Chris Cracknell (firstname.lastname@example.org)
27 Aug 1996 11:45:38 -0400
In article <email@example.com>, firstname.lastname@example.org (Eric Brunner) wrote:
>Imagine instead written of Europeans:
> Recent researches have suggested that they may be the result of
> interbreeding between between an original population of "Homo
> neanderthalus" and the earliest members of "Homo sapiens."
Actually, that HAS been written.
And most likely by people who have seen my sloped forehead, large nose, and
There are some who maintain that neanderthal genes are still present in
european populations. And there are some who maintain that there was no
speciation event between H. erectus and H. sapien and that the last hominid
speciation event took place between H. habalis and H. erectus.
Personally I don't find anything offensive about people theorizing that my
lineage is mixed with that of Neanderthals. Superficial evidence of that
theory stares back it me from the mirror as I brush the large teeth in my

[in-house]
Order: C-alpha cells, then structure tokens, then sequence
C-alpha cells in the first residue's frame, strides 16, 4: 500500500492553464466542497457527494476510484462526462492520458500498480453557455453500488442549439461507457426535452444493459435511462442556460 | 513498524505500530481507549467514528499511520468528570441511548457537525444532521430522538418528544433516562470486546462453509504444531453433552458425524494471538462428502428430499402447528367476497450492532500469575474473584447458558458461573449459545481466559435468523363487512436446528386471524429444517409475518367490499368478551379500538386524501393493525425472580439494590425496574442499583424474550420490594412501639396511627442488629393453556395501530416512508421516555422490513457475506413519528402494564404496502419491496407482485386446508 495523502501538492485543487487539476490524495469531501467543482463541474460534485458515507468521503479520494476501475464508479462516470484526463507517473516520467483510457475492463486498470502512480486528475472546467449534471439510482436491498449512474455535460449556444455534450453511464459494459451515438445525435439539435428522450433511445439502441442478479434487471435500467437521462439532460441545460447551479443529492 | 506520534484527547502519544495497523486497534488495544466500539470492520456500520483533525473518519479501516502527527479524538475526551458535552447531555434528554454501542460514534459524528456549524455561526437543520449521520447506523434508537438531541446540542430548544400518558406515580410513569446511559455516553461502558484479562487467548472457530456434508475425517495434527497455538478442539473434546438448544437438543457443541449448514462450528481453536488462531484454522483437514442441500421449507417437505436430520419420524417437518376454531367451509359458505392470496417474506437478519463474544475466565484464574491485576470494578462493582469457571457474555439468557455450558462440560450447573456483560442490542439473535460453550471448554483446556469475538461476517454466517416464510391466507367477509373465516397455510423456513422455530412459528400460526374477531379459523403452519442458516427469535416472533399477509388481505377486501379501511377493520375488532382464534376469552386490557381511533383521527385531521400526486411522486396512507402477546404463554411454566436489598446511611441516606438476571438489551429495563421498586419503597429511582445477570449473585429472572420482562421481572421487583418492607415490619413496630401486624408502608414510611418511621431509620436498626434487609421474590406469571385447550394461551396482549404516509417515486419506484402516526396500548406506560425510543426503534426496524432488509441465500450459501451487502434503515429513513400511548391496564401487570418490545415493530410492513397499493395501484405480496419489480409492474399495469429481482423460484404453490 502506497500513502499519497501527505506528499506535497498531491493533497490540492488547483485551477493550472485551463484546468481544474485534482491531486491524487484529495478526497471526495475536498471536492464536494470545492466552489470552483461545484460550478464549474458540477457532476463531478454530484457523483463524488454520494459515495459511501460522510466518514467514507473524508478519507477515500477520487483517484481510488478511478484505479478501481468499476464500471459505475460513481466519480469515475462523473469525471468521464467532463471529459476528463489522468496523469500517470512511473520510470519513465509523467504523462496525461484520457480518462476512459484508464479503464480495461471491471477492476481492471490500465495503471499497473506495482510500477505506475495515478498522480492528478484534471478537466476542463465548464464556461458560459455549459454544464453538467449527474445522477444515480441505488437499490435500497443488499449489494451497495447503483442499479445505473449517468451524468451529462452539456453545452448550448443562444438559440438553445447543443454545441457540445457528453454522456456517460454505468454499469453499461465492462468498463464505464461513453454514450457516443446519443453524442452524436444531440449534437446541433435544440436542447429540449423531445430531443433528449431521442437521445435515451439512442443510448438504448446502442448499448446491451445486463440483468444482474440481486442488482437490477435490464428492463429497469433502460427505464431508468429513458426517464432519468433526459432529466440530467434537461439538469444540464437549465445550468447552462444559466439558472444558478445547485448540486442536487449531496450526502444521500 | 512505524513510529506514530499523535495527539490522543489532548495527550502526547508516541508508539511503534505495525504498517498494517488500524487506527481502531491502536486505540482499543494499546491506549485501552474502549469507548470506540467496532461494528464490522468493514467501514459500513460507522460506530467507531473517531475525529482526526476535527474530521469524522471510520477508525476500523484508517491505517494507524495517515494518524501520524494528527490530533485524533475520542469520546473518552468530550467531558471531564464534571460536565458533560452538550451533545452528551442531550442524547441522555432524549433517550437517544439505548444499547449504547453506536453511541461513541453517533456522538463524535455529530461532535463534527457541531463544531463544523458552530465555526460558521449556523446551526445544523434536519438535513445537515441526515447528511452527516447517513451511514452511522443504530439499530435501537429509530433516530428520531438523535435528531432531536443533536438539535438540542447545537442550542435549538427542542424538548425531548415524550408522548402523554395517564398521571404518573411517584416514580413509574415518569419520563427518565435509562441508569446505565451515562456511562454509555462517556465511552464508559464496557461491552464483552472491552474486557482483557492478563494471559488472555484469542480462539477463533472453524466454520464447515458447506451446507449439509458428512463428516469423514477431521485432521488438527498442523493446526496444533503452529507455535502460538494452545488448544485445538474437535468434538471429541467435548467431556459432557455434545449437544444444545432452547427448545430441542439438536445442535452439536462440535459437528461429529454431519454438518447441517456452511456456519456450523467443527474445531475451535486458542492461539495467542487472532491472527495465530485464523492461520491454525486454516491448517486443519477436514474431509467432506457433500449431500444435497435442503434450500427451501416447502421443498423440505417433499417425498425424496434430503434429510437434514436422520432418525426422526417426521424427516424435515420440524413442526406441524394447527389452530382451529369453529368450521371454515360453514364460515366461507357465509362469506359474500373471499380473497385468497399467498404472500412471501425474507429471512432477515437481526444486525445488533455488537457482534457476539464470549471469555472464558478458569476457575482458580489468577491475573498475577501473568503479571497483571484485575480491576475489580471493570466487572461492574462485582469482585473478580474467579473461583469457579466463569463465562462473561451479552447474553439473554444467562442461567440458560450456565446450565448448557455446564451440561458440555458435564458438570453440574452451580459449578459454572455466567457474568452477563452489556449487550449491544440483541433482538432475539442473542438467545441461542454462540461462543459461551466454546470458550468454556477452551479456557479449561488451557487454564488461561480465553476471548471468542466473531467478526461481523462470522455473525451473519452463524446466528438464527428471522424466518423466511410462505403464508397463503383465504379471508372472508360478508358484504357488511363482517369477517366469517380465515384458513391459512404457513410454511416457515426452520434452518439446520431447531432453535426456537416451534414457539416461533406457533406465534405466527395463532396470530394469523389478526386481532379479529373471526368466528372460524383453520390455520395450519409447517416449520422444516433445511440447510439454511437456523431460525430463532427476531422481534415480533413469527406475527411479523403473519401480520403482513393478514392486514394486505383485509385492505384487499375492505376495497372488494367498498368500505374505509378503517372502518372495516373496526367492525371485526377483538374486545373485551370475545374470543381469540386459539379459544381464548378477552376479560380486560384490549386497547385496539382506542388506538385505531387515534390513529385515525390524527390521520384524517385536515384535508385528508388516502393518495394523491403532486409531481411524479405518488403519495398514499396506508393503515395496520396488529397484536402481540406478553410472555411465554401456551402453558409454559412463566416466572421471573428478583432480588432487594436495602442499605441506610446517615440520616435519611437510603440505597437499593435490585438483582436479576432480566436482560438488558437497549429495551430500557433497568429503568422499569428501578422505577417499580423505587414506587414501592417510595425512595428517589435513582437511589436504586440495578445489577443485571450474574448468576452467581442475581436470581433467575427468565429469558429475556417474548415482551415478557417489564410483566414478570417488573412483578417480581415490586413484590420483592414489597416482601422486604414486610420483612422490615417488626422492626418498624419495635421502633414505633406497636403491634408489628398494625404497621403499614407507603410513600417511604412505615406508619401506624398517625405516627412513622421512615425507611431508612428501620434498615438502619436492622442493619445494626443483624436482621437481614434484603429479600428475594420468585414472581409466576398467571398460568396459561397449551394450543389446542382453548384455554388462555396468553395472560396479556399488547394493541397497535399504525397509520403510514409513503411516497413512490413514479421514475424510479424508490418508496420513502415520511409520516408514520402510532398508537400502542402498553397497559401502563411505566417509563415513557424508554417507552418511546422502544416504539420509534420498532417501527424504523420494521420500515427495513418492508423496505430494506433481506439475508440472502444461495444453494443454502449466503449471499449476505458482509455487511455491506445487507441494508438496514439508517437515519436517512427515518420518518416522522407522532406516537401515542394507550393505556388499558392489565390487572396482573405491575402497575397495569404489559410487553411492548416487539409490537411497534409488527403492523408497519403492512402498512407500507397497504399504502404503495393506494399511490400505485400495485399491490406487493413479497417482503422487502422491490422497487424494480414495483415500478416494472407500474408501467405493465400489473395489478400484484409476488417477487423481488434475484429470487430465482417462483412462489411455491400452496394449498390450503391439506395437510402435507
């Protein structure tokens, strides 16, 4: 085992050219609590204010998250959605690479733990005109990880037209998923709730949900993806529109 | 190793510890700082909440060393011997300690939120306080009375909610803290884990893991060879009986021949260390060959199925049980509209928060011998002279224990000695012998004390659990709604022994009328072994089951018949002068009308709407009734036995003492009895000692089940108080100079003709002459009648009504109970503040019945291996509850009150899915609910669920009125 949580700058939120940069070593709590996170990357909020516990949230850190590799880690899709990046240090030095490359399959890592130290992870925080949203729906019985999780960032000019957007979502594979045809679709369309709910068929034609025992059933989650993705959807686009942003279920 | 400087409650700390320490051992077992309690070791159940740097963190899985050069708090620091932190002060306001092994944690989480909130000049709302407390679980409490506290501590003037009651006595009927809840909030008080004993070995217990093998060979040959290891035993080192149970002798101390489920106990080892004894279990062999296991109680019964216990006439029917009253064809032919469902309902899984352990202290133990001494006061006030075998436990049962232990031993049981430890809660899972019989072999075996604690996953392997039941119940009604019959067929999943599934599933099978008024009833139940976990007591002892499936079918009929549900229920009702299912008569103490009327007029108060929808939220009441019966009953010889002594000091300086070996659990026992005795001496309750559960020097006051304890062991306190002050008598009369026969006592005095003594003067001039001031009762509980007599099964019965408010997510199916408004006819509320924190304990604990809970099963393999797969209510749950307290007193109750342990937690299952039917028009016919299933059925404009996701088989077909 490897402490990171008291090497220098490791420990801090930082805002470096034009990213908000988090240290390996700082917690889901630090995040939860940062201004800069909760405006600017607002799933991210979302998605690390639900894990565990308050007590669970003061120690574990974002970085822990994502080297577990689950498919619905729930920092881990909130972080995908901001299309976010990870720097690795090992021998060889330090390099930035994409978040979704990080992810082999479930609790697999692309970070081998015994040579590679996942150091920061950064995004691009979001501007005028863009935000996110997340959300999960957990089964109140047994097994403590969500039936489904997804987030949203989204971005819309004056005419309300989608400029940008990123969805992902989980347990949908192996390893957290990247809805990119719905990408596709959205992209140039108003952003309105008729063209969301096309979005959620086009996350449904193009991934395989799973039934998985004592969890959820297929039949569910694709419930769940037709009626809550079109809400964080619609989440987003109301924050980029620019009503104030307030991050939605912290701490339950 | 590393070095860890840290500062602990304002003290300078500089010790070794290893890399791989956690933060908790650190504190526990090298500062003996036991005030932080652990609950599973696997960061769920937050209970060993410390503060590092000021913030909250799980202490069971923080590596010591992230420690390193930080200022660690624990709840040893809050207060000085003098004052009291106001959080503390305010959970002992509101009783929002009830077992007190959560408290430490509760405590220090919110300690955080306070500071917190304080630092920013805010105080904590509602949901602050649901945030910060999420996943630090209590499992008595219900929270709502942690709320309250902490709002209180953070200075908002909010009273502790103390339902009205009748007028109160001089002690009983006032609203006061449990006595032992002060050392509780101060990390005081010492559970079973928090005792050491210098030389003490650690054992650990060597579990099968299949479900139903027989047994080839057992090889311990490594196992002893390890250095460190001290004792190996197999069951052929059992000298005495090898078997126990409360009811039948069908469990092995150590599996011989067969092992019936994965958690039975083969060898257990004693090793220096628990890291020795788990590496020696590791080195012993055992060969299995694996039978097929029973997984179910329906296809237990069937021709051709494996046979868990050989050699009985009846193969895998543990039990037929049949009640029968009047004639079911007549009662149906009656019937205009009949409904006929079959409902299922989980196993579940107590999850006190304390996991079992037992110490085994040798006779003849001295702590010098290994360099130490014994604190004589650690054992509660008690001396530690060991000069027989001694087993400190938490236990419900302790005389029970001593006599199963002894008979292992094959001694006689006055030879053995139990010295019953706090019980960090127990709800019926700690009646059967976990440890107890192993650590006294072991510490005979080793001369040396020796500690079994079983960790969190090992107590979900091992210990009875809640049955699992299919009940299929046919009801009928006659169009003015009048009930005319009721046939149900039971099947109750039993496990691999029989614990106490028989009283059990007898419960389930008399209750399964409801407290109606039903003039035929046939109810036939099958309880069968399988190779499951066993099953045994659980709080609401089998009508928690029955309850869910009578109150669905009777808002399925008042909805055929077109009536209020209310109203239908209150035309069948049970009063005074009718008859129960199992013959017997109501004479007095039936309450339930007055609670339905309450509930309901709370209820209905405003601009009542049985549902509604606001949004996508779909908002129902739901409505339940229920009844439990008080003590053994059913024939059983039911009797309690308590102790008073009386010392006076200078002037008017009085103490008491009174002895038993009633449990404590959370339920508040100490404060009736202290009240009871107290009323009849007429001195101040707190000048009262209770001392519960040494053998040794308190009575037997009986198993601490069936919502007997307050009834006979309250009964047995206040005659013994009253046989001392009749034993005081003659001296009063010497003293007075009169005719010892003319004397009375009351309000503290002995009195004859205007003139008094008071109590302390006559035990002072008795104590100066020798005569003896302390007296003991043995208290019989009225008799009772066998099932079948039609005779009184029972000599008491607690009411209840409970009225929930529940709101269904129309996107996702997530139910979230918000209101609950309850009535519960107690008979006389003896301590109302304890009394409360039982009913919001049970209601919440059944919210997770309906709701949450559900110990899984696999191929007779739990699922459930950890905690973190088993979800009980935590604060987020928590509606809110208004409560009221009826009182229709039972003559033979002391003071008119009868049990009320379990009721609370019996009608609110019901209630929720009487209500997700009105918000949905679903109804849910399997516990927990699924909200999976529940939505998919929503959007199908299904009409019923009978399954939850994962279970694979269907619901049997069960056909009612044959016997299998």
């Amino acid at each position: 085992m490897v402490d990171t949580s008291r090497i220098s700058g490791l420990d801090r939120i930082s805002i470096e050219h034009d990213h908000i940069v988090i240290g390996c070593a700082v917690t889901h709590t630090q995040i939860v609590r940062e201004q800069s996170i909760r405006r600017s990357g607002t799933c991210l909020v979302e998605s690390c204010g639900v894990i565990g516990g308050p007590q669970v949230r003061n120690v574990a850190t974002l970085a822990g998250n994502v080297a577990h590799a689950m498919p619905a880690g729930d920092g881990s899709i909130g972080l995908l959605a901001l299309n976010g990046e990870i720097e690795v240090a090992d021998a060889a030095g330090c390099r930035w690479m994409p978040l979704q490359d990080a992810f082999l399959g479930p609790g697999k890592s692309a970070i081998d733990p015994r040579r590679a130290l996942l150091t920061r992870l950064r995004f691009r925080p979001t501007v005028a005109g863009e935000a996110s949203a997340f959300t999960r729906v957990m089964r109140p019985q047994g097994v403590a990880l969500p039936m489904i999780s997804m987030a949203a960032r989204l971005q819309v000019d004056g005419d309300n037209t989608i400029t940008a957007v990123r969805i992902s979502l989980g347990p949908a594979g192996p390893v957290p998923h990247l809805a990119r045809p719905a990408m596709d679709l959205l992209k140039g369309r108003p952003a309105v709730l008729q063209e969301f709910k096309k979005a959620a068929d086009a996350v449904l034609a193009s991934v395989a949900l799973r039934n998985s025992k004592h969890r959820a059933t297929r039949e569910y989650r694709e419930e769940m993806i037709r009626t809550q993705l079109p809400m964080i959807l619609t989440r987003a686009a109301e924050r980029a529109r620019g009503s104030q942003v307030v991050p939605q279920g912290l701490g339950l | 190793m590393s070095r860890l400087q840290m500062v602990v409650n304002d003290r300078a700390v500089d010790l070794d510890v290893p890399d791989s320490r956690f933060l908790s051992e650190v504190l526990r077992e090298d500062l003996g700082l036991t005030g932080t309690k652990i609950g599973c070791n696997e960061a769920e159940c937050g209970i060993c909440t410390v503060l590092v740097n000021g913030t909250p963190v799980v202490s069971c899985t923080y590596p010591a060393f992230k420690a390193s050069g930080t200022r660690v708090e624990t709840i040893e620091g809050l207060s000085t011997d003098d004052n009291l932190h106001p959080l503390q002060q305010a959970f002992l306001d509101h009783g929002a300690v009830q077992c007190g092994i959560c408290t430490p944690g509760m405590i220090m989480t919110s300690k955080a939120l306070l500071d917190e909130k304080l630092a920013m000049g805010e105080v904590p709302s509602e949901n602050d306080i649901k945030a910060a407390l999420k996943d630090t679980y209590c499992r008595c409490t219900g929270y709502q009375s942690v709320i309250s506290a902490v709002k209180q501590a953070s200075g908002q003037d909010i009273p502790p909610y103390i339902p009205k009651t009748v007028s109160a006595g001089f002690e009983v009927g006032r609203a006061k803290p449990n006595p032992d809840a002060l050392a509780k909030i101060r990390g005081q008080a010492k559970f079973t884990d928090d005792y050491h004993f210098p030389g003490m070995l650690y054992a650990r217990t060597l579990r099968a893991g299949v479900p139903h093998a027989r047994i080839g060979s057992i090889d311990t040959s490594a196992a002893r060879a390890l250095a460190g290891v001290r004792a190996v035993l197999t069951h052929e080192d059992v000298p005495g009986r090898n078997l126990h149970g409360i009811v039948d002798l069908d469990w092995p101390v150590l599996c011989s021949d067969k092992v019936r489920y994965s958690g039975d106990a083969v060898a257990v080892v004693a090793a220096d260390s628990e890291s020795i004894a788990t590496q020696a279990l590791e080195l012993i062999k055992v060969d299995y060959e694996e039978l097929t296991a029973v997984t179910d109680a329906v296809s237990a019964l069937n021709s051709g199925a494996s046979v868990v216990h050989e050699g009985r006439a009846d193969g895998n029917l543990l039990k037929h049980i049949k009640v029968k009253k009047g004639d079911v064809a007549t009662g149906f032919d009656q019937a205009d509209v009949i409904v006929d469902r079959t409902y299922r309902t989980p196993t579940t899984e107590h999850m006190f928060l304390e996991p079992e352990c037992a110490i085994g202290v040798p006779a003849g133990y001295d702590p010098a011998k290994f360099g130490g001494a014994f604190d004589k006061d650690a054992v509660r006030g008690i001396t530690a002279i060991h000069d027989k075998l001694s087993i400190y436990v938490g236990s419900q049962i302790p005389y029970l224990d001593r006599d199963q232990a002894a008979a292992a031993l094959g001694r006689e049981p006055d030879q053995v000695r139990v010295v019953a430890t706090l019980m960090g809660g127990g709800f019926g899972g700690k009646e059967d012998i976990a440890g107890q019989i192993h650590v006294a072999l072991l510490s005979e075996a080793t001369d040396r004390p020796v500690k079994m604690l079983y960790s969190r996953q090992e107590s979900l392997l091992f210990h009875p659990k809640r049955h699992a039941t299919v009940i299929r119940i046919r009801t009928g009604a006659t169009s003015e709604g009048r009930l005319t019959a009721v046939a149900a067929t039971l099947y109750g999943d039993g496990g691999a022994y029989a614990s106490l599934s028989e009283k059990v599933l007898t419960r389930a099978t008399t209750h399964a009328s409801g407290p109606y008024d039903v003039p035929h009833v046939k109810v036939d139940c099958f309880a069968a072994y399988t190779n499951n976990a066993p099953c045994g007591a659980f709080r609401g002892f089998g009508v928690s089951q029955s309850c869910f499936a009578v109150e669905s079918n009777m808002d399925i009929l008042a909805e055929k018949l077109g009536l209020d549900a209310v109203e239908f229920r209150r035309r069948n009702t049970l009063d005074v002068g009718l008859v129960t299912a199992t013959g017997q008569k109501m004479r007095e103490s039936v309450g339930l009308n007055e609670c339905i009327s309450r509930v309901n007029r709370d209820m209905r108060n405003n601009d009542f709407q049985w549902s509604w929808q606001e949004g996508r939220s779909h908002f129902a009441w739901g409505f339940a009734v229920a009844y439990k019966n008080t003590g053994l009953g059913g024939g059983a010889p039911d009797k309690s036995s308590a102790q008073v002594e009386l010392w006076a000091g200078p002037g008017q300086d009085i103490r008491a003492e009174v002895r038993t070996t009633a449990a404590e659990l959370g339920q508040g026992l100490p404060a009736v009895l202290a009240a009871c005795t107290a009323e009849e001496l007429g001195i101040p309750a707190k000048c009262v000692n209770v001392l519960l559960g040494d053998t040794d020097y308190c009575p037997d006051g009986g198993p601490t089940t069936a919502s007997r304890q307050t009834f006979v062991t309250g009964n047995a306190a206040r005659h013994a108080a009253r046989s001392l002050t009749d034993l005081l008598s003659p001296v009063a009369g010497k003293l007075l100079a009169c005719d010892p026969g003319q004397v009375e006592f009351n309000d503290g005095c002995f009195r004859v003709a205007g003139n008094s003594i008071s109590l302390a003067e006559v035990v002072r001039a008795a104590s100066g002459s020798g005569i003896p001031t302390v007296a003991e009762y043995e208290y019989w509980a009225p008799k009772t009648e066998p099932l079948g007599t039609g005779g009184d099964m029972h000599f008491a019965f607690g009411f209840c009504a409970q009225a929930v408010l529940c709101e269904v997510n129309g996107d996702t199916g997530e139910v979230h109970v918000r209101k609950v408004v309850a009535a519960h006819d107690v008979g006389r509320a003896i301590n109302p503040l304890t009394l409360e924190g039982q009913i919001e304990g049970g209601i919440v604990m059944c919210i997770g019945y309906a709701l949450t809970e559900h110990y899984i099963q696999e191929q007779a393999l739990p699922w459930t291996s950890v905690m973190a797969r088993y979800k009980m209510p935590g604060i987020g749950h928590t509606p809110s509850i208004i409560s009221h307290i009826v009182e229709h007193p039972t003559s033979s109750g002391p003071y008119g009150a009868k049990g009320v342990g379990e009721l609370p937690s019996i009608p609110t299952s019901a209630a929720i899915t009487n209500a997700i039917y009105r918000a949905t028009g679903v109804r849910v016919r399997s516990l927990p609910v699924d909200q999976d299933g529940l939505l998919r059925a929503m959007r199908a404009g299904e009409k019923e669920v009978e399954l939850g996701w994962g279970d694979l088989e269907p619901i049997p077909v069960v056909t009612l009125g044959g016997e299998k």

big jaw each morning (and evening too, plus after lunch if I have the time).
Somebody theorizing that a H. erectus and H. sapien cross breed and were
the decendents of the modern day australian aboriginals doesn't neccessarily
offend me either. Show me the evidence and I'll judge the validity of the
claim. If it's true then it would definetly support those who maintain that
there was no speciation even between H. erectus and H. sapien (in which case
I suppose we would all be Homo erectus sapiens). If they're proposing this
theory to support some sort of agenda that australian aboriginals are somehow
a genetically inferior "race" then I'll be offended.
Theories about hominization are as many and varied as fossilized hominid bones.
This is what makes paleoanthropology so very fascinating to me. It's like
trying to put together a puzzle without a picture on the box and without
all the pieces.
(H. sapien neanderthalus from hell!!)
-=<Atari 2600 Collector and Wethifl Musician>=-